numerous paintings the religious teacher Sofronius Eusebius
Hieronymus (340 - 420 AD) is portrayed with a lion, a skull
and a pair of reading glasses. He is the patron saint of
spectacle makers.


It actually is true that eating carrots can help you see
better. Carrots contain Vitamin A, which feeds the chemicals
that the eye shafts and cones are made of. The shafts
capture black and white vision. The cones capture color


Healthy eyes are so sensitive to light that a candle
burning in the dark can be detected a mile away. The human
eye can distinguish about 10 million different colors.
There currently is no machine that can achieve this
remarkable feat.

Professor Howdy said...

Roman tragedian Seneca is said to have read "all the books
in Rome" by peering through a glass globe of water. A
thousand years later, presbyopic monks used segments of
glass spheres that could be laid against reading material
to magnify the letters, basically a magnifying glass, called
a "reading stone." They based their invention on the
theories of the Arabic mathematician Alhazen (roughly 1000
AD). Yet, Greek philosopher Aristophanes (c. 448 BC-380 BC)
knew that glass could be used as a magnifying glass.
Nevertheless it was not until roughly 150 AD that Ptolemy
discovered the basic rules of light diffraction and wrote
extensively on the subject.


Venetian glass blowers, who had learned how to produce
glass for reading stones, later constructed lenses that
could be held in a frame in front of the eye instead of
directly on the reading material. It was intended for use
by one eye; the idea to frame two ground glasses using
wood or horn, making them into a single unit was born in
the 13th century.


In 1268 Roger Bacon made the first known scientific
commentary on lenses for vision correction. Salvino
D'Armate of Pisa and Alessandro Spina of Florence are often
credited with the invention of spectacles around 1284 but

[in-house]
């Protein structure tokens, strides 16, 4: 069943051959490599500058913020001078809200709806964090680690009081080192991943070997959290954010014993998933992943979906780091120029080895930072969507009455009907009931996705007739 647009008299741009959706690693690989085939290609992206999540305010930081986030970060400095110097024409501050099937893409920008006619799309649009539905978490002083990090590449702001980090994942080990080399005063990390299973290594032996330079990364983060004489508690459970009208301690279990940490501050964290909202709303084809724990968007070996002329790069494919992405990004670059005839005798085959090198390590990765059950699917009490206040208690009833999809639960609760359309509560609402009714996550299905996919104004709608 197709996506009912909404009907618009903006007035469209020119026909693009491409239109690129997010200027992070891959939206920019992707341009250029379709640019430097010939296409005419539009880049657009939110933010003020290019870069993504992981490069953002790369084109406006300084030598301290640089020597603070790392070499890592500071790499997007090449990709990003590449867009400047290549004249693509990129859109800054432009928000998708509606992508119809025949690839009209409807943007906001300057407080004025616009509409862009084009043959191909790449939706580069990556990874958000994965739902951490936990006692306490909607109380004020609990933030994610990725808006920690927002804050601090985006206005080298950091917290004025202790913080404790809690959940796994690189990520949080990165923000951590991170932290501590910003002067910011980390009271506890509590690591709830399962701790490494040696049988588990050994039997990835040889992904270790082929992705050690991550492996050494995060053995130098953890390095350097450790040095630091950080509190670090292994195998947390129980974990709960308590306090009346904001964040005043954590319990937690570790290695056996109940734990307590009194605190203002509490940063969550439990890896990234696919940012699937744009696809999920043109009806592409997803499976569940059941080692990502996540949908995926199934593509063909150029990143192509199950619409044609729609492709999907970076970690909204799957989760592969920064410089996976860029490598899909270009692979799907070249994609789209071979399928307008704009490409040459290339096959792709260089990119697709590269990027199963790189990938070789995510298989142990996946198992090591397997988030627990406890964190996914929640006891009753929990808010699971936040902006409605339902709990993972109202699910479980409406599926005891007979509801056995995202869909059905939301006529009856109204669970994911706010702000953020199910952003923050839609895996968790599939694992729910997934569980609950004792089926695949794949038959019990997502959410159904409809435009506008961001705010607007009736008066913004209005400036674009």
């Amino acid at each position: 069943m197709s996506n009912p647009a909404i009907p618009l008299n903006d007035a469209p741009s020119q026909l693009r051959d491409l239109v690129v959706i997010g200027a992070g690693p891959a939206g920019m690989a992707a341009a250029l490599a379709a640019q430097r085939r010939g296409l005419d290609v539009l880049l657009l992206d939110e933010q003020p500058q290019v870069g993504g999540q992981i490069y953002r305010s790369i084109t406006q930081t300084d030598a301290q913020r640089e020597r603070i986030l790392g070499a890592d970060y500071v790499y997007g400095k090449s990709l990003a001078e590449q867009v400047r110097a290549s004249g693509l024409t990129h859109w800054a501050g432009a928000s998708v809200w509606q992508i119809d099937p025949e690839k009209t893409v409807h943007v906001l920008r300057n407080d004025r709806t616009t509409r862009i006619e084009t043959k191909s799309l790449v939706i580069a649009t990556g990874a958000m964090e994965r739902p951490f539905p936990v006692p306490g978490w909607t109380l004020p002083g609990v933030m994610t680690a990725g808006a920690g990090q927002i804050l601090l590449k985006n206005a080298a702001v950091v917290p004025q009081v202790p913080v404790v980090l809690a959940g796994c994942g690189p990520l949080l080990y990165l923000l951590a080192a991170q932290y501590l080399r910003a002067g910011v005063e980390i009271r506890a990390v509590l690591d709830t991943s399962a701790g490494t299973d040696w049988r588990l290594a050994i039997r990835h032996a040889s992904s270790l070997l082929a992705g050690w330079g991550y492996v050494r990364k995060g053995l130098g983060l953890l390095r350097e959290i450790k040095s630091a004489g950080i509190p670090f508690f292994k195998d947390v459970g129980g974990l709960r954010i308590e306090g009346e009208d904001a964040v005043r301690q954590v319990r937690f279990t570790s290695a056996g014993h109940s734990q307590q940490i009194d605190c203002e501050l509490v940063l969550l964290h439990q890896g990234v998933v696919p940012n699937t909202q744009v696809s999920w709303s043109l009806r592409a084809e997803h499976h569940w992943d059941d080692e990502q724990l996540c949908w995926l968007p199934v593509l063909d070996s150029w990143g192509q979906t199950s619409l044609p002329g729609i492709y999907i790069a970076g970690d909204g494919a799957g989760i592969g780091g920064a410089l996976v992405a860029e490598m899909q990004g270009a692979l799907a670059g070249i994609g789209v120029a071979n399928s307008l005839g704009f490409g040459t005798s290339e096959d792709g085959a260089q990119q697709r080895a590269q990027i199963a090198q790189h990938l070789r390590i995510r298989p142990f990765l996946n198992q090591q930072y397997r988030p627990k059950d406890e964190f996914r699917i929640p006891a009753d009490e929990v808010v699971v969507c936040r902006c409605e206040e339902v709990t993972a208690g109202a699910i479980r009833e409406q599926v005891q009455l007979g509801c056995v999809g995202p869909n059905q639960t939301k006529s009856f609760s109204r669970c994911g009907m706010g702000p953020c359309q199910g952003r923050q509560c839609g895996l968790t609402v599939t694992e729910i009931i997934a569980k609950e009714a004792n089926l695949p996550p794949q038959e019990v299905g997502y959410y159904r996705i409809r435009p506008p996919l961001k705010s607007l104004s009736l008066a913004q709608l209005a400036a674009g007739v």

there is no evidence to conclude this. The first mention of
actual glasses is found in a 1289 manuscript when a member
of the Popozo family wrote: "I am so debilitated by age
that without the glasses known as spectacles, I would no
longer be able to read or write." In 1306, a monk of Pisa
mentioned in a sermon: "It is not yet 20 years since the
art of making spectacles, one of the most useful arts on
earth, was discovered." But nobody mentioned the inventor.

Leroy Jethro Gibbs said...

Nothing rattles my father-in-law, especially when the St.
Louis Cardinals are on TV.

One day we were watching a game, when my mother-in-law
shrieked from the kitchen, "Jim, there's a horsefly in

Not taking his eyes off the screen, he barked back,"Give
it some cough syrup."

Professor Howdy said...

Blood is bright red in its oxygenated form and a dark red
in deoxygenated form. In simpler terms, it is bright red
when it leaves the lungs full of oxygen and dark red when
it returns to the lungs for a refill. Veins appear blue
because light penetrating the skin is absorbed and
reflected in high energy wavelengths back to the eye.
Higher energy wavelengths are blue.


Onions, like other plants, are made of cells. The cells
are divided into two sections separated by a membrane.
One side of the membrane contains an enzyme which helps
chemical processes occur in your body. The other side of
the membrane contains molecules that contain sulfur. When
you cut an onion, the contents on each side of the
membrane mix and cause a chemical reaction. This reaction
produces molecules such as ethylsufine which make your
eyes water.


Camels are called "ships of the desert" because of the way
they move, not because of their transport capabilities.
Camels sway from side to side because they move both legs
on one side at the same time, elevating that side. This is
called pacing, a ship-like motion which can make the rider
feel sick.